Celebrating two Grammy nominations, the Nashville icon describes the new ways he's fueling his fire and also reveals he's just endured the "toughest co-write" of his life
Even after years of notching hit after hit, superstar songwriter Shane McAnally keeps finding out there's lots to learn about his craft. One recent lesson: If you enlist 22 fifth-graders as your co-writers, don’t expect it to go smoothly.
“They all had an opinion,” says McAnally, 49, chuckling as he recalls his experience volunteering to lead a songwriting session in his 11-year-old twins’ classroom. “They all had an idea, and I had to be collaborative. What I really wanted to do was tell everybody, ‘I know what rhymes with this! I know how to do this!’ No, I had to let them in, and it was 22 fifth-graders yelling."
McAnally laughs at the memory. “That was,” he says, “the toughest co-write I’ve ever had.”
Why put himself through the trial? The answer says a lot about McAnally, who now sits at the top of his game with two of the most coveted Grammy nominations for a songwriter.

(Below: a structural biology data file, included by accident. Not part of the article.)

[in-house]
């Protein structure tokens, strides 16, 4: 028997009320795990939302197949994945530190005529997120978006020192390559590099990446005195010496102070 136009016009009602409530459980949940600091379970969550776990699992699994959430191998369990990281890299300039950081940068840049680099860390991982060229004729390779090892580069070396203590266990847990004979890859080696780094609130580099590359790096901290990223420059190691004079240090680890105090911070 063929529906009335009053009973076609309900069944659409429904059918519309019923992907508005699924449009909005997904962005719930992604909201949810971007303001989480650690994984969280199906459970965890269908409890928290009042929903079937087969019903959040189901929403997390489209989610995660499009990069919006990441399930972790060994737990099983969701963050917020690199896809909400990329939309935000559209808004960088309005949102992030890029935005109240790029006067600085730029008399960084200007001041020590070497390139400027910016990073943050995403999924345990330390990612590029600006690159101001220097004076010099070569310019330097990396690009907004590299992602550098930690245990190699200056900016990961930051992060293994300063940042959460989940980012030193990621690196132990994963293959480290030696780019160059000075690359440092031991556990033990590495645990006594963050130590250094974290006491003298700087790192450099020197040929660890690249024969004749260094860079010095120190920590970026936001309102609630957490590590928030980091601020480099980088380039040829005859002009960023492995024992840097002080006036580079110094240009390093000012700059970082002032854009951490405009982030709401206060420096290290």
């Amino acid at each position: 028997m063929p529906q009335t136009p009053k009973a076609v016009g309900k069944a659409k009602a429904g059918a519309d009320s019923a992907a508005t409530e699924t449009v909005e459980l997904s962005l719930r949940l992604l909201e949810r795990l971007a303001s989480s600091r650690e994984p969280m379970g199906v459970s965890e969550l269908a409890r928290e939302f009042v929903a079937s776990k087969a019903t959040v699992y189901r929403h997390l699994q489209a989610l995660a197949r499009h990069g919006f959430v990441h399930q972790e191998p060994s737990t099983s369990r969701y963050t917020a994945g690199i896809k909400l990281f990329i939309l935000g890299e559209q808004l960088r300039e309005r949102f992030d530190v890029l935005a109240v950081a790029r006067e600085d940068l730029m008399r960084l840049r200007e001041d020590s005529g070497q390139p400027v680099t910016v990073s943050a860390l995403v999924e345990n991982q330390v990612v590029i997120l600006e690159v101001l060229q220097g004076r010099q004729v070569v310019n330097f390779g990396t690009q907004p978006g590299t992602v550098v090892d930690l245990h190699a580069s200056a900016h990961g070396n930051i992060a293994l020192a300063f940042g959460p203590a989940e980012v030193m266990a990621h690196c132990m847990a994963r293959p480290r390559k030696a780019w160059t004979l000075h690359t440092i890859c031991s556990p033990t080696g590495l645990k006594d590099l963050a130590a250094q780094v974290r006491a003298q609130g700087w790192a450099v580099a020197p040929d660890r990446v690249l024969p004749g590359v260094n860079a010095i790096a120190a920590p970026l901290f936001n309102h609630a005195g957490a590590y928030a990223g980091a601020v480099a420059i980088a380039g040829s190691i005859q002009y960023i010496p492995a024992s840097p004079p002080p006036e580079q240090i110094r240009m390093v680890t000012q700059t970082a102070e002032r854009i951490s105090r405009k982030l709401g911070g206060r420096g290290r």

For years, following the success of his groundbreaking 2010 hit, Kenny Chesney's “Somewhere with You,” McAnally jumped on a professional treadmill, chasing the next chart-topper with three-a-day songwriting sessions. Over time he upped his level of difficulty, also simultaneously juggling a publishing company, a record label and the making of a Broadway musical.
These days, though all those pursuits remain in his portfolio, McAnally tells PEOPLE he’s gladly entered a new life phase — one that allows for such moments (albeit humbling) at his kids’ school. Now deliberately off the treadmill, he’s cultivating a different drive, the kind that offers rewards not measured by numbers or trophies.
Granted, he already possesses those in abundance: two CMA awards, six ACMs (two for songwriter of the year), three Grammys and more than 50 No. 1 hits that he’s co-written or co-produced — including such classics as Sam Hunt's “Body Like a Back Road,” Thomas Rhett's “Marry Me” and Keith Urban's “John Cougar, John Deere, John 3:16.”
“Writing country music is all I ever wanted to do,” he says. “Growing up, I was obsessed. And then it got to the point where I would leave a room and not remember what I’d written. There’s guilt that comes with that because the world has given you everything you asked for — and it’s never enough. But it wasn’t about that. It was about, how do I use this and start to be of service, to feel like I’m helping someone? Because ultimately this isn’t gonna be enough. Just standing up here and collecting number one records and getting paid — that’s gonna start to feel hollow.”